A peacock drinking water in the backyard of Antalya Museum (Feb. 11, 2022). Photo by author.

Repurposed inscription

A peacock drinking water from the foot holes of a statue base.

This is the dialectic of life, I guess. A peacock drinking water from the empty foot holes of the upper part of an inscribed statue base — without a statue.

As we learn from epigraphic sources,1 it was a statue of someone named Sextus Paccius Valerianus Flaccus. 2nd century AD.

A repurposed inscription, at least twice. Looks weary, but still alive.

Upper part of an inscribed statue base. Antalya Museum. Photo by author.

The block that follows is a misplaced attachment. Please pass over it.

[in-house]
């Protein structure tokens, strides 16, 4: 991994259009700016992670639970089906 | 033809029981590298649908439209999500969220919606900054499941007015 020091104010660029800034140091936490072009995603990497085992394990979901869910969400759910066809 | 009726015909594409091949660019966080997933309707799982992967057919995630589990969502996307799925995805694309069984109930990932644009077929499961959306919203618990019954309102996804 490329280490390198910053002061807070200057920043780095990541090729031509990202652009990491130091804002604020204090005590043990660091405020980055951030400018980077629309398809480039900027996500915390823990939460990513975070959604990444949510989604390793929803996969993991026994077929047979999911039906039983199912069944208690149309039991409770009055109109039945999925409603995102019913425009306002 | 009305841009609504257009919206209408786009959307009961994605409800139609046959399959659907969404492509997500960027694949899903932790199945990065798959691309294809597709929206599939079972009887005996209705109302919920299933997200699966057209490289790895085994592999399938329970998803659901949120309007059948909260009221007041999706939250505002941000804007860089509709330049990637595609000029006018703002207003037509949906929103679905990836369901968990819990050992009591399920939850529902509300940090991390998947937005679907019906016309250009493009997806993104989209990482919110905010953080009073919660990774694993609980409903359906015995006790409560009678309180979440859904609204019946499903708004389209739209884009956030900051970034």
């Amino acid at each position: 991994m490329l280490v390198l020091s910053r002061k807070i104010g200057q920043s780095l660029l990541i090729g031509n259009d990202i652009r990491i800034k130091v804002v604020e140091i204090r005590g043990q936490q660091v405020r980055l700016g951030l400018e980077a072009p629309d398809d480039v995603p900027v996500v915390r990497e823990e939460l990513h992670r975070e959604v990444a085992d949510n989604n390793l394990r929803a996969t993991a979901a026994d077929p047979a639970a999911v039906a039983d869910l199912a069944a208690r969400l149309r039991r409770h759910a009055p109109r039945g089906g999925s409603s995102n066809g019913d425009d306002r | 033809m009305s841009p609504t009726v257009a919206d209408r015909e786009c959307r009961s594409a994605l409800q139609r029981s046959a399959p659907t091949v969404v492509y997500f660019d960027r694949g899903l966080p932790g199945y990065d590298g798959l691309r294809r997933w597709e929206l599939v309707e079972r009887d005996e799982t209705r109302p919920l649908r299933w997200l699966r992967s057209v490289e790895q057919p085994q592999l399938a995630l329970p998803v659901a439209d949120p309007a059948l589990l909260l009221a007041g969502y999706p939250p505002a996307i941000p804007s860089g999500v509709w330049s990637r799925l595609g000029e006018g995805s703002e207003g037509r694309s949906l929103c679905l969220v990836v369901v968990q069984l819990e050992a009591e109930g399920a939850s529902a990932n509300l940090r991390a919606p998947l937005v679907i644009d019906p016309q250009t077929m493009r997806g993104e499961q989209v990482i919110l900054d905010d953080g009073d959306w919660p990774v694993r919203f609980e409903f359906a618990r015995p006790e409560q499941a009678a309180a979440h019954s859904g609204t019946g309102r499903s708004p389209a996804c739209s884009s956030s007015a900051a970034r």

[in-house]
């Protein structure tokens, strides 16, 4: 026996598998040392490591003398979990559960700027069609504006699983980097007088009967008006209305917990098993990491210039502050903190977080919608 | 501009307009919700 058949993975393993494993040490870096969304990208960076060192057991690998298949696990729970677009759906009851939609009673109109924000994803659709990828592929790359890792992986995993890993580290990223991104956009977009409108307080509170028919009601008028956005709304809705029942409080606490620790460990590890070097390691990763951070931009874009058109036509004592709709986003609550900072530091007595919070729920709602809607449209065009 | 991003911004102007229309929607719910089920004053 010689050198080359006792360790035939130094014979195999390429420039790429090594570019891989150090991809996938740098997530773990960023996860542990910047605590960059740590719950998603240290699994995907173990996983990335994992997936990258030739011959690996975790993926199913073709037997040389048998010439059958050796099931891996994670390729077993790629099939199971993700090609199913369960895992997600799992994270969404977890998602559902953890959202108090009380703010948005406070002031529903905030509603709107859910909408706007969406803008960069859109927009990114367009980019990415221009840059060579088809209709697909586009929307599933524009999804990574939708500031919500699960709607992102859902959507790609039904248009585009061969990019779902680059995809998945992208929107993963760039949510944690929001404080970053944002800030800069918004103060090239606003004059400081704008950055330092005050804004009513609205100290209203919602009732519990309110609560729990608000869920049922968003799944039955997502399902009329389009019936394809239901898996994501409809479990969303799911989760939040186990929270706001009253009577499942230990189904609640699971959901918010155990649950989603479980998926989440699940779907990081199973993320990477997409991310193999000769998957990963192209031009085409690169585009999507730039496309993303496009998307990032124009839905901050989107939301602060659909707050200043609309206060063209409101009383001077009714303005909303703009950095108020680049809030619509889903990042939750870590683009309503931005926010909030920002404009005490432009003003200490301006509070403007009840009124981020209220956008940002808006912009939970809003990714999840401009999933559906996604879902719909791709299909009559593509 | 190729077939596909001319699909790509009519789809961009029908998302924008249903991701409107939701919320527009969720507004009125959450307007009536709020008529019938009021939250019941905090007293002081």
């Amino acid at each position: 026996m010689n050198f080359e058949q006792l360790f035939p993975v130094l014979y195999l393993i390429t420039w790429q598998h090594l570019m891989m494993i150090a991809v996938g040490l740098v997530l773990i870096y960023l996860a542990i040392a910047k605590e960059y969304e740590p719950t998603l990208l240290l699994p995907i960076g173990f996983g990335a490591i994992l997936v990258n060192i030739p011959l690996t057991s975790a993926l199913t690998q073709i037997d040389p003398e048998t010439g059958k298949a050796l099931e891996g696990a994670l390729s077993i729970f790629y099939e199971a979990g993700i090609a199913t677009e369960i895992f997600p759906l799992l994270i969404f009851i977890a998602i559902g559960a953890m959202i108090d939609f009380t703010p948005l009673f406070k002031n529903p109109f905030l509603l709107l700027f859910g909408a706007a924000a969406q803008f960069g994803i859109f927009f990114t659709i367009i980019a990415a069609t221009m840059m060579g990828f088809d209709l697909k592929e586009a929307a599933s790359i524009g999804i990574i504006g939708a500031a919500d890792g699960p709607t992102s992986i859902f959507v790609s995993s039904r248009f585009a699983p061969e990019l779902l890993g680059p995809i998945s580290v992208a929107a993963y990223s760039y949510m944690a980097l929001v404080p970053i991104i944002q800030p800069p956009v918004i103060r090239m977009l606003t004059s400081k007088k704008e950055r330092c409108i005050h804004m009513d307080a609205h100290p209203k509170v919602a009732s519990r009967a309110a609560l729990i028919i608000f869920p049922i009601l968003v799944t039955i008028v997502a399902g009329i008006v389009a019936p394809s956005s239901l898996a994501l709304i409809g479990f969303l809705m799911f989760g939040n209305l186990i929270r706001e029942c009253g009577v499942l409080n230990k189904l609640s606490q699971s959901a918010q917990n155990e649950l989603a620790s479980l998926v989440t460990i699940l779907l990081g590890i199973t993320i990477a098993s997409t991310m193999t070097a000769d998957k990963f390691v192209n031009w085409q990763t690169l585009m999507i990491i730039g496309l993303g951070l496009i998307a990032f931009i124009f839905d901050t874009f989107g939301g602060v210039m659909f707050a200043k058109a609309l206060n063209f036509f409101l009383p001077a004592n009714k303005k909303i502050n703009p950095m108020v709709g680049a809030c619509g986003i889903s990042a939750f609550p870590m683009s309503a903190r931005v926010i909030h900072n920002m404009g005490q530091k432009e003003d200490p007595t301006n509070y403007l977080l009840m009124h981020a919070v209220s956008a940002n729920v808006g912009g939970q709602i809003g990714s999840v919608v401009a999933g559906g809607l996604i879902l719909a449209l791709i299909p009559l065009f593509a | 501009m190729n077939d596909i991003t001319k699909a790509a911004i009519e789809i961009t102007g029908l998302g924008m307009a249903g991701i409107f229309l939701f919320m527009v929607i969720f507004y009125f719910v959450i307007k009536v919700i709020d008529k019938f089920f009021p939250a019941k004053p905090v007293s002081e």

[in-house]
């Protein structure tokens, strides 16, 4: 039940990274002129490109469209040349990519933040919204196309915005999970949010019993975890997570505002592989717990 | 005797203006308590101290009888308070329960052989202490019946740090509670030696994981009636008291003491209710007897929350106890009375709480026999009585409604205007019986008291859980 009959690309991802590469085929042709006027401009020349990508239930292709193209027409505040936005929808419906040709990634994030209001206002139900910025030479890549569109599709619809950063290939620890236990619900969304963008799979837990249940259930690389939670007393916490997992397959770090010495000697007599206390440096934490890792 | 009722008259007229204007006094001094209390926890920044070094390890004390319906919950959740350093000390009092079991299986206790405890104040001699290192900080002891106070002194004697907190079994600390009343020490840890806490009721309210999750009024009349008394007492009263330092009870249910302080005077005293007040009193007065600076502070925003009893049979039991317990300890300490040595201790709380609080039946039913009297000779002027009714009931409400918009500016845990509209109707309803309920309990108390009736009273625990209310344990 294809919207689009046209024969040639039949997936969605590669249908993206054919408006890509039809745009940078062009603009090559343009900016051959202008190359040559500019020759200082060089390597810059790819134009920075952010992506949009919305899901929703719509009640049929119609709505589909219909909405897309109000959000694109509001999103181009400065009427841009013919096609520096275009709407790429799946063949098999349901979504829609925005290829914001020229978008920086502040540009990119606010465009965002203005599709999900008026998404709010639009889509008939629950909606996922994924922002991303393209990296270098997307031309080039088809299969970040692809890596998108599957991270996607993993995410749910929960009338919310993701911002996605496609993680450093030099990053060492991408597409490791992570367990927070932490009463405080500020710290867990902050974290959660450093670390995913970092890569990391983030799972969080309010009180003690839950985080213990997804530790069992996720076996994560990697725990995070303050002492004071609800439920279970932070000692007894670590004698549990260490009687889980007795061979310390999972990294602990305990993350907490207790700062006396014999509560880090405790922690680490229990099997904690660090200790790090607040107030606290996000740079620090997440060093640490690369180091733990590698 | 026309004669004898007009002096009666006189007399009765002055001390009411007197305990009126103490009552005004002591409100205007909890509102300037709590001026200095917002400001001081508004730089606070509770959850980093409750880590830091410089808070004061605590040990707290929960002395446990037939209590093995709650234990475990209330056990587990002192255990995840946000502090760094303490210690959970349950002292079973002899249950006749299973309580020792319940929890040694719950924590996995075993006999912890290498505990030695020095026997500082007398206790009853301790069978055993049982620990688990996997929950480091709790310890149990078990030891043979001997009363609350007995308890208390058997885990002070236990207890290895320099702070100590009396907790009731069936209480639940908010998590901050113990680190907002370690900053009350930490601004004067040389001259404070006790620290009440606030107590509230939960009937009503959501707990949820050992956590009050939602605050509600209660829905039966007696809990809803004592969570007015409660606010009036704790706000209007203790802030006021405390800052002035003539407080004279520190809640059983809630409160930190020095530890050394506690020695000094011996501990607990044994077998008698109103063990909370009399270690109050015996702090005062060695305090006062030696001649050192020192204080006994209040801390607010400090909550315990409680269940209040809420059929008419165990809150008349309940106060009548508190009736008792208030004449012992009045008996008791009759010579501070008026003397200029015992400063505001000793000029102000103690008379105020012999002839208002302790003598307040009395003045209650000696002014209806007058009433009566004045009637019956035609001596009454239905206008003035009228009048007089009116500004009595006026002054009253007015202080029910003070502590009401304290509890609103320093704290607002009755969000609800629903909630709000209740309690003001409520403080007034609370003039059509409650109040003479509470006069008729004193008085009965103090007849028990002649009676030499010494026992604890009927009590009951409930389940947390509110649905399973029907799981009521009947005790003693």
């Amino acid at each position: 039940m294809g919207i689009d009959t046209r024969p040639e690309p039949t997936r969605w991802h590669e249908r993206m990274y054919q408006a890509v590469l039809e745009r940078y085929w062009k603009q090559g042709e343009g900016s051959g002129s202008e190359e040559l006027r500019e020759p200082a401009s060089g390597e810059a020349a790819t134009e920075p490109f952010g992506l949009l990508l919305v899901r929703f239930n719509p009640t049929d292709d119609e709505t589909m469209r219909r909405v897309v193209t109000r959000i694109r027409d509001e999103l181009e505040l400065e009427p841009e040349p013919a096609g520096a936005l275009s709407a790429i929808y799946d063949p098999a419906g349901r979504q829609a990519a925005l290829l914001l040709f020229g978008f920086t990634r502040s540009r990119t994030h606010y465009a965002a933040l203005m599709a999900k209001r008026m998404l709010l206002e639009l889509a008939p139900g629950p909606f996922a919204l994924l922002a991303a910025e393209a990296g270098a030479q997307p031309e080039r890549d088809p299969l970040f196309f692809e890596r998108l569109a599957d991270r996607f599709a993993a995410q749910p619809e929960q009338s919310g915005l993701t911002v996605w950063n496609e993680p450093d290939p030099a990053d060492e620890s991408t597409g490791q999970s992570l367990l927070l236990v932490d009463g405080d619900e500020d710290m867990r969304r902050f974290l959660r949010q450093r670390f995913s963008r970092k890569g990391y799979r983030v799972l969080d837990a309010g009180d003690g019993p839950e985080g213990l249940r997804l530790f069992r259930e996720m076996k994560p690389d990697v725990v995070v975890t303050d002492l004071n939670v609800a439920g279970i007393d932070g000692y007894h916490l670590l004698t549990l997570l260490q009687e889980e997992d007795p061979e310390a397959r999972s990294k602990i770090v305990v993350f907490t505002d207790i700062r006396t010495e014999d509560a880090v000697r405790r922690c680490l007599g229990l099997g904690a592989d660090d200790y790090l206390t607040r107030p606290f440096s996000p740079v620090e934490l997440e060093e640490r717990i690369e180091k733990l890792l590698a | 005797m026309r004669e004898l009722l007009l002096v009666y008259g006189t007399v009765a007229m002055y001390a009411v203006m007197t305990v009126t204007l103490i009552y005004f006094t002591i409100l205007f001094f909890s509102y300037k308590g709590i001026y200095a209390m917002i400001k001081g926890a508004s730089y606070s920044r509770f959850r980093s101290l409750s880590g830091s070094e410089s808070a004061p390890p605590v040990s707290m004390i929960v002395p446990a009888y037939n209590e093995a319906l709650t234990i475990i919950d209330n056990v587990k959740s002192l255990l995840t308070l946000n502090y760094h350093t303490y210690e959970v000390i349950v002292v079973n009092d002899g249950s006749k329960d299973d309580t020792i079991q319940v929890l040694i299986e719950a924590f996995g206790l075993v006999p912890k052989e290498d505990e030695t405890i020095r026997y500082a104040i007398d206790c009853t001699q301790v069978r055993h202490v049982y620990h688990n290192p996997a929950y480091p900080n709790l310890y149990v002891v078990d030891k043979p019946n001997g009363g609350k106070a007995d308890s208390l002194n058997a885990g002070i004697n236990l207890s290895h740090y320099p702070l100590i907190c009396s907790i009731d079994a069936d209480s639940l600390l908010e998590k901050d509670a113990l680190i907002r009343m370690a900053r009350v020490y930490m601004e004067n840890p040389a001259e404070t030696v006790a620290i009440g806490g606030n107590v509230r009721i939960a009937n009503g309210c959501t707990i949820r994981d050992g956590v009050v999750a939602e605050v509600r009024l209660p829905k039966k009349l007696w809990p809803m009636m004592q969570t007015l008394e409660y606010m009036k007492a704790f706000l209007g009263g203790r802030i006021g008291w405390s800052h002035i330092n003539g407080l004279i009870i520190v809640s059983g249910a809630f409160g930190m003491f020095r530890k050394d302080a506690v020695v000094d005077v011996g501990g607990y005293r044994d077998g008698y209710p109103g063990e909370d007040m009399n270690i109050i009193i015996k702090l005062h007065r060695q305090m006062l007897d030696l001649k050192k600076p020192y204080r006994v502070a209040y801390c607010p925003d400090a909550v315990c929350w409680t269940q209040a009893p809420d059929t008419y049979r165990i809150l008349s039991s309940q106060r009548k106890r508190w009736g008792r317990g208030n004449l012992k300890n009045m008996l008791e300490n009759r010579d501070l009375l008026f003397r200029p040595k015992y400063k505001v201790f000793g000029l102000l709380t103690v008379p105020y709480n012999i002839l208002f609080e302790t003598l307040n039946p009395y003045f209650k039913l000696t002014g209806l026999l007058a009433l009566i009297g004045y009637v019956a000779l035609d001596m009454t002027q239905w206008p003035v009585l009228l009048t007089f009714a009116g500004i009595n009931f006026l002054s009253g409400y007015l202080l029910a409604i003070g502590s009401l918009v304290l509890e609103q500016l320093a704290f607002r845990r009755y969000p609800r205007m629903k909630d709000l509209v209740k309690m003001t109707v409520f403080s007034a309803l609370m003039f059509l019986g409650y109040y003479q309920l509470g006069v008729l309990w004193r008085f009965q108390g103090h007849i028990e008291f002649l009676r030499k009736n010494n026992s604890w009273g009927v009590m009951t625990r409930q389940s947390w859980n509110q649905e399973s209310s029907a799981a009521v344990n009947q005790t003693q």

Bean 20; SEG 17 578, inscribed statue base. Antalya Museum, 2022. Photo by author.


Ὁ δῆμος καὶ οἱ συνπολιτευ‐
όμενοι Ῥωμαῖοι ἐτείμησαν
Σέξτον Πάκκιον Σέξτου
υἱὸν Οὐαλεριανὸν Φλάκκον,
ἱερατε[ύ]σαντα Ῥώ[μ]ης δὶς


“The People and the Romans living in the city honored Sextus Paccius Valerianus Flaccus, son of Sextus, who was twice priest of the goddess Rome —-”


  1. Bean 20 (Belleten 1958, 22-85, pp.21–91); SEG 17, 578. ↩︎